A little bit more about BloomReach, we basically have three lines of products. The first line is about customer acquisition, second one is about customer experience, and the last one is about content marketing and merchandising. Our customer acquisition is essentially enhanced discoverability, improved organic search, and basically content management and content optimization on our customers’ websites. Our Snap product is a search navigation and personalization platform, so it’s search as a service on the cloud, and our compass product is a marketing tool, so essentially it’s site analytics, analyzing user behavior, making recommendations on how you should improve your website. We run all of our infrastructure on AWS.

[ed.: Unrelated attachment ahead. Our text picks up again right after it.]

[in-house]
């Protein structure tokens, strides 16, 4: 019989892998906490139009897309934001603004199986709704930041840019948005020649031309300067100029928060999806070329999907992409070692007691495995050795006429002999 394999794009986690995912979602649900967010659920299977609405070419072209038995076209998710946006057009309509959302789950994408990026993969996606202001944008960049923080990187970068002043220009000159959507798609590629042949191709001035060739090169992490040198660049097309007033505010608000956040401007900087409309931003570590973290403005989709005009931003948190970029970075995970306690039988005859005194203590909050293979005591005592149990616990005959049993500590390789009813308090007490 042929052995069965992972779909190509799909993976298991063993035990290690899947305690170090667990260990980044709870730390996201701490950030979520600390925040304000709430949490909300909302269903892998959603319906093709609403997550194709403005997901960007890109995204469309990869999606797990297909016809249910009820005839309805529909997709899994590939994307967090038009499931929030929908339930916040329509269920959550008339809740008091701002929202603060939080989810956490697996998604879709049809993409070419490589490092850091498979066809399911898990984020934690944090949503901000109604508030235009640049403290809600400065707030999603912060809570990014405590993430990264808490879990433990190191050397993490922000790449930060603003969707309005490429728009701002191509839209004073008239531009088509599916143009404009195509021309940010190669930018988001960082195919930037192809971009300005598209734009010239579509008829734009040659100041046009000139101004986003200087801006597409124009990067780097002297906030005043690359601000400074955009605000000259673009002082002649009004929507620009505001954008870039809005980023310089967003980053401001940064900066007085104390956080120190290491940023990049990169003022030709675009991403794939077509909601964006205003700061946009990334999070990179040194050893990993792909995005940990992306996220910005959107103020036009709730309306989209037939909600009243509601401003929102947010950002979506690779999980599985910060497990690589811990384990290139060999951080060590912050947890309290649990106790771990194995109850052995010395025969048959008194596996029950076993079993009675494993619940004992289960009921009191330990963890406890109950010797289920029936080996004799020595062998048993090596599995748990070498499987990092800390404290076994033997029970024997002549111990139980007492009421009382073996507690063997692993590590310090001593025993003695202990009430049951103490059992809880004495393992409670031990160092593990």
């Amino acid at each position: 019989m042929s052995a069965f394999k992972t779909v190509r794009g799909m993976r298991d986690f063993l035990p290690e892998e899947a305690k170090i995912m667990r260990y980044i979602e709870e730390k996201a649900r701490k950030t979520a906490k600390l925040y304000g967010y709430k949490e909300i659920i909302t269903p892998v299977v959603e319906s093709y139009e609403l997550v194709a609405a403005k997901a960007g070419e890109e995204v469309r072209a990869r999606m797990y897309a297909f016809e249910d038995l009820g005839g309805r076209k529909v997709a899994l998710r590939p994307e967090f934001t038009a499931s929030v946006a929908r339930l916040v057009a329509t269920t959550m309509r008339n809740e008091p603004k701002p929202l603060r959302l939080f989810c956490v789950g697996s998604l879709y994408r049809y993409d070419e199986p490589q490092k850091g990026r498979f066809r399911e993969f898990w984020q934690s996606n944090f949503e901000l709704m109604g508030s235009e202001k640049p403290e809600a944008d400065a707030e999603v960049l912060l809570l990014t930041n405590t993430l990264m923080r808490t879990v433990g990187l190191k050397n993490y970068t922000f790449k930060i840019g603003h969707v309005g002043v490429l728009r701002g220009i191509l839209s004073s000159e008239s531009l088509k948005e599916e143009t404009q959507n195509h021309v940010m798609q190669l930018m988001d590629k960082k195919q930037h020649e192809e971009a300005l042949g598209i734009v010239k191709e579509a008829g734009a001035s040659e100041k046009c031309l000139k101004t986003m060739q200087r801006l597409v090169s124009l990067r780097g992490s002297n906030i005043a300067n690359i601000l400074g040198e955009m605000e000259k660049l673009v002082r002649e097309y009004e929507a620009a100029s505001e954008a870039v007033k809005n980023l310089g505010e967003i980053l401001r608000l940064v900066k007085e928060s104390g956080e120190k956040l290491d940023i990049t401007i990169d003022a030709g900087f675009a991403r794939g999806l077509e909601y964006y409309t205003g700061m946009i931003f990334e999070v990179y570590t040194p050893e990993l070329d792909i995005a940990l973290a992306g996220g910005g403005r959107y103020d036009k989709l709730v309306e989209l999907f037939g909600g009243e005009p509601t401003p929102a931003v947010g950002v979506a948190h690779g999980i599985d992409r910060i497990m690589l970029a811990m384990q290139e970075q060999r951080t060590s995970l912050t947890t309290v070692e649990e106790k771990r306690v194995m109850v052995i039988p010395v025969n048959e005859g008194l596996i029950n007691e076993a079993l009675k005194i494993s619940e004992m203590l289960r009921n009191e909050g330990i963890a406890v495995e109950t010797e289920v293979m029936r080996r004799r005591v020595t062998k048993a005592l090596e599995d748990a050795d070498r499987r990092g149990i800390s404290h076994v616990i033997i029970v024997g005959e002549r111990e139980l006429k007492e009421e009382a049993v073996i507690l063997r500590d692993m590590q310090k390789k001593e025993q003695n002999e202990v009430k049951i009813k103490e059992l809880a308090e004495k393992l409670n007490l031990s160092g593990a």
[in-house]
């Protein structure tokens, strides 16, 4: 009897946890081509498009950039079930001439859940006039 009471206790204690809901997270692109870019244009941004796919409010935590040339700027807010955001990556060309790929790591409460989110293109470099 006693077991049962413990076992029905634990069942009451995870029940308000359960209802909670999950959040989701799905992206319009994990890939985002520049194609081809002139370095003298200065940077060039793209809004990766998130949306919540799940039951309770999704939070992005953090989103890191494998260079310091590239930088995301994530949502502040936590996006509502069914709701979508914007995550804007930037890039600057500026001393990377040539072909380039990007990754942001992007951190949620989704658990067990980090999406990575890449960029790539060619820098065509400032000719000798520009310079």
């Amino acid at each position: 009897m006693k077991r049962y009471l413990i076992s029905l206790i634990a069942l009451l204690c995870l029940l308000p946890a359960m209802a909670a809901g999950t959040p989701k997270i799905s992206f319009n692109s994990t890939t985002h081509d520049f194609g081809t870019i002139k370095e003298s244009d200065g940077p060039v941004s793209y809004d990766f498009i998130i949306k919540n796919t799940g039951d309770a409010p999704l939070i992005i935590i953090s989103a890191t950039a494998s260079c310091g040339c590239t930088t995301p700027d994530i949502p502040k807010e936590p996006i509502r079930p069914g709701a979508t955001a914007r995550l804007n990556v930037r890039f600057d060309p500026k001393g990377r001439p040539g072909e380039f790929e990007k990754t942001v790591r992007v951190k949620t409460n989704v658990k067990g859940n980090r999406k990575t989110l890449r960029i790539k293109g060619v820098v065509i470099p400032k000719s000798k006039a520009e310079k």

Some of the goals of our ETL infrastructure, in particular, is we really need to process our customers’ data fast. We receive a lot of product feeds from our customers, and we need to reflect the latest information very quickly and basically across all of our products, especially the site navigation personalization product. We really need to achieve in-order feed processing, we receive delta feeds from our customers, sometimes every hour, sometimes every half hour, sometimes every 6 hours, basically however often they want to feed us their data. Then we produce the data, and we replicate it to a production serving infrastructure. The most important thing for us, is linear scalability, we have right now about 125 customers and we’re hopefully trying to grow that very fast, so every time we bring in new customers, we really want to onboard them onto our system really quickly. We don’t really want to be expanding our main infrastructure, on-demand infrastructure, every time we’re trying to bring in one or two maybe larger customers. We find that we can get the maximum processing capacity for a budget. Spot instances in general, we found that they give us about 10 times the resources for the same price.